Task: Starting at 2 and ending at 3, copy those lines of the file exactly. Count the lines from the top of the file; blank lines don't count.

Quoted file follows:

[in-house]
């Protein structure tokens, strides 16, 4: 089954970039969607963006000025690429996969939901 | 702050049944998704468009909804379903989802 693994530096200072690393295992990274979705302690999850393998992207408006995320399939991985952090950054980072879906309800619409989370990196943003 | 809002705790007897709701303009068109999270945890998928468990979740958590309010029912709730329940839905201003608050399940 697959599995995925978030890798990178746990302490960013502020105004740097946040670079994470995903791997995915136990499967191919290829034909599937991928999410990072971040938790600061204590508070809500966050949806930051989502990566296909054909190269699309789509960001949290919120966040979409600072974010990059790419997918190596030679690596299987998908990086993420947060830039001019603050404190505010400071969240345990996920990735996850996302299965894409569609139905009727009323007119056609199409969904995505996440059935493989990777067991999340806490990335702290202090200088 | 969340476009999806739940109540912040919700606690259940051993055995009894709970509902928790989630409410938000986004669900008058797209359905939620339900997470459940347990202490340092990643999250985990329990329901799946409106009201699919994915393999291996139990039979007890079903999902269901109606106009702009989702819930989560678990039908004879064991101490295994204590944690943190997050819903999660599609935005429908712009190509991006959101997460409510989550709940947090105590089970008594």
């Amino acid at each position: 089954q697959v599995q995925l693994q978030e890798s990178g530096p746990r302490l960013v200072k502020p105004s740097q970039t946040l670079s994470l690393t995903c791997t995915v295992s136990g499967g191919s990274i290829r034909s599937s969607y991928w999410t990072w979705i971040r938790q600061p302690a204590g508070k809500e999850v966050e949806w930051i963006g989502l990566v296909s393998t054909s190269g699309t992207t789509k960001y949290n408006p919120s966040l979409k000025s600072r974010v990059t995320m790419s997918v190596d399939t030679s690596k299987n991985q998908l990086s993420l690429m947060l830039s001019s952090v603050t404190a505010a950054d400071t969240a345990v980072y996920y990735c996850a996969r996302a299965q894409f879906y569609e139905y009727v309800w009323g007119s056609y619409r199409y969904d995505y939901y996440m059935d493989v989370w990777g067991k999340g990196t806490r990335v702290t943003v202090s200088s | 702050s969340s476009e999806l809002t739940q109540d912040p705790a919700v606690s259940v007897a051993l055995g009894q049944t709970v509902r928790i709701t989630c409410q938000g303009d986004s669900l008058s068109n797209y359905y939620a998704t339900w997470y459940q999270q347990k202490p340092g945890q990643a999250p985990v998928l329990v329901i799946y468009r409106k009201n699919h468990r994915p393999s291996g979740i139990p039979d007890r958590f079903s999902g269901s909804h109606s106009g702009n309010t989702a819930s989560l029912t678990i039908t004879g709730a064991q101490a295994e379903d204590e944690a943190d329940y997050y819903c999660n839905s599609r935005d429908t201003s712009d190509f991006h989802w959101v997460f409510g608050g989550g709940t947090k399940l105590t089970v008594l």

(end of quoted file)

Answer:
């Protein structure tokens, strides 16, 4: 089954970039969607963006000025690429996969939901 | 702050049944998704468009909804379903989802 693994530096200072690393295992990274979705302690999850393998992207408006995320399939991985952090950054980072879906309800619409989370990196943003 | 809002705790007897709701303009068109999270945890998928468990979740958590309010029912709730329940839905201003608050399940 697959599995995925978030890798990178746990302490960013502020105004740097946040670079994470995903791997995915136990499967191919290829034909599937991928999410990072971040938790600061204590508070809500966050949806930051989502990566296909054909190269699309789509960001949290919120966040979409600072974010990059790419997918190596030679690596299987998908990086993420947060830039001019603050404190505010400071969240345990996920990735996850996302299965894409569609139905009727009323007119056609199409969904995505996440059935493989990777067991999340806490990335702290202090200088 | 969340476009999806739940109540912040919700606690259940051993055995009894709970509902928790989630409410938000986004669900008058797209359905939620339900997470459940347990202490340092990643999250985990329990329901799946409106009201699919994915393999291996139990039979007890079903999902269901109606106009702009989702819930989560678990039908004879064991101490295994204590944690943190997050819903999660599609935005429908712009190509991006959101997460409510989550709940947090105590089970008594």
């Amino acid at each position: 089954q697959v599995q995925l693994q978030e890798s990178g530096p746990r302490l960013v200072k502020p105004s740097q970039t946040l670079s994470l690393t995903c791997t995915v295992s136990g499967g191919s990274i290829r034909s599937s969607y991928w999410t990072w979705i971040r938790q600061p302690a204590g508070k809500e999850v966050e949806w930051i963006g989502l990566v296909s393998t054909s190269g699309t992207t789509k960001y949290n408006p919120s966040l979409k000025s600072r974010v990059t995320m790419s997918v190596d399939t030679s690596k299987n991985q998908l990086s993420l690429m947060l830039s001019s952090v603050t404190a505010a950054d400071t969240a345990v980072y996920y990735c996850a996969r996302a299965q894409f879906y569609e139905y009727v309800w009323g007119s056609y619409r199409y969904d995505y939901y996440m059935d493989v989370w990777g067991k999340g990196t806490r990335v702290t943003v202090s200088s | 702050s969340s476009e999806l809002t739940q109540d912040p705790a919700v606690s259940v007897a051993l055995g009894q049944t709970v509902r928790i709701t989630c409410q938000g303009d986004s669900l008058s068109n797209y359905y939620a998704t339900w997470y459940q999270q347990k202490p340092g945890q990643a999250p985990v998928l329990v329901i799946y468009r409106k009201n699919h468990r994915p393999s291996g979740i139990p039979d007890r958590f079903s999902g269901s909804h109606s106009g702009n309010t989702a819930s989560l029912t678990i039908t004879g709730a064991q101490a295994e379903d204590e944690a943190d329940y997050y819903c999660n839905s599609r935005d429908t201003s712009d190509f991006h989802w959101v997460f409510g608050g989550g709940t947090k399940l105590t089970v008594l």